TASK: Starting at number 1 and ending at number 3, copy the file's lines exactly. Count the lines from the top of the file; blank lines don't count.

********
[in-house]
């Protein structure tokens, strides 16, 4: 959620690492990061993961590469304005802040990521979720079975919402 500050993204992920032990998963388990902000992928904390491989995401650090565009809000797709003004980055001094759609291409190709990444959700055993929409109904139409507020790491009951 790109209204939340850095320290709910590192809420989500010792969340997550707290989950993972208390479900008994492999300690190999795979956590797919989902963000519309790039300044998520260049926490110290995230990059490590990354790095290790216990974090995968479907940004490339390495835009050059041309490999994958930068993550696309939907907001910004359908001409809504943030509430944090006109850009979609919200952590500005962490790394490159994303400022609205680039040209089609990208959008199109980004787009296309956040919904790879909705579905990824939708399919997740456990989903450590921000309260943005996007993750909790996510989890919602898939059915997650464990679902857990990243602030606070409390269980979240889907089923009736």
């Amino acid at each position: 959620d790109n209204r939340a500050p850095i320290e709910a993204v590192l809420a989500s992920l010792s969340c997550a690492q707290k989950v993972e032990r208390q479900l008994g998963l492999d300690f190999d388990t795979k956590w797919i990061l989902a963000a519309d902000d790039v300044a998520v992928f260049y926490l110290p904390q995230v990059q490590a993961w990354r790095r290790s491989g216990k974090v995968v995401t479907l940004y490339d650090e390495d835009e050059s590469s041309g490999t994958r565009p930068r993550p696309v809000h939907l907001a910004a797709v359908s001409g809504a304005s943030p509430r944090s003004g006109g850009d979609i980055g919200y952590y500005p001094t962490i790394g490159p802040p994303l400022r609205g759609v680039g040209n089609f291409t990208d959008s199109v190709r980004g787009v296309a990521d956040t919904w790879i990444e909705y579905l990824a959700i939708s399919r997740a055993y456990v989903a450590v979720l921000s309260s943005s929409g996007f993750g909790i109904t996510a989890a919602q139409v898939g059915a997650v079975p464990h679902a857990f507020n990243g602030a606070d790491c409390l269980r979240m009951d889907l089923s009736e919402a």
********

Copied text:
[in-house]
């Protein structure tokens, strides 16, 4: 959620690492990061993961590469304005802040990521979720079975919402 500050993204992920032990998963388990902000992928904390491989995401650090565009809000797709003004980055001094759609291409190709990444959700055993929409109904139409507020790491009951 790109209204939340850095320290709910590192809420989500010792969340997550707290989950993972208390479900008994492999300690190999795979956590797919989902963000519309790039300044998520260049926490110290995230990059490590990354790095290790216990974090995968479907940004490339390495835009050059041309490999994958930068993550696309939907907001910004359908001409809504943030509430944090006109850009979609919200952590500005962490790394490159994303400022609205680039040209089609990208959008199109980004787009296309956040919904790879909705579905990824939708399919997740456990989903450590921000309260943005996007993750909790996510989890919602898939059915997650464990679902857990990243602030606070409390269980979240889907089923009736």
């Amino acid at each position: 959620d790109n209204r939340a500050p850095i320290e709910a993204v590192l809420a989500s992920l010792s969340c997550a690492q707290k989950v993972e032990r208390q479900l008994g998963l492999d300690f190999d388990t795979k956590w797919i990061l989902a963000a519309d902000d790039v300044a998520v992928f260049y926490l110290p904390q995230v990059q490590a993961w990354r790095r290790s491989g216990k974090v995968v995401t479907l940004y490339d650090e390495d835009e050059s590469s041309g490999t994958r565009p930068r993550p696309v809000h939907l907001a910004a797709v359908s001409g809504a304005s943030p509430r944090s003004g006109g850009d979609i980055g919200y952590y500005p001094t962490i790394g490159p802040p994303l400022r609205g759609v680039g040209n089609f291409t990208d959008s199109v190709r980004g787009v296309a990521d956040t919904w790879i990444e909705y579905l990824a959700i939708s399919r997740a055993y456990v989903a450590v979720l921000s309260s943005s929409g996007f993750g909790i109904t996510a989890a919602q139409v898939g059915a997650v079975p464990h679902a857990f507020n990243g602030a606070d790491c409390l269980r979240m009951d889907l089923s009736e919402a």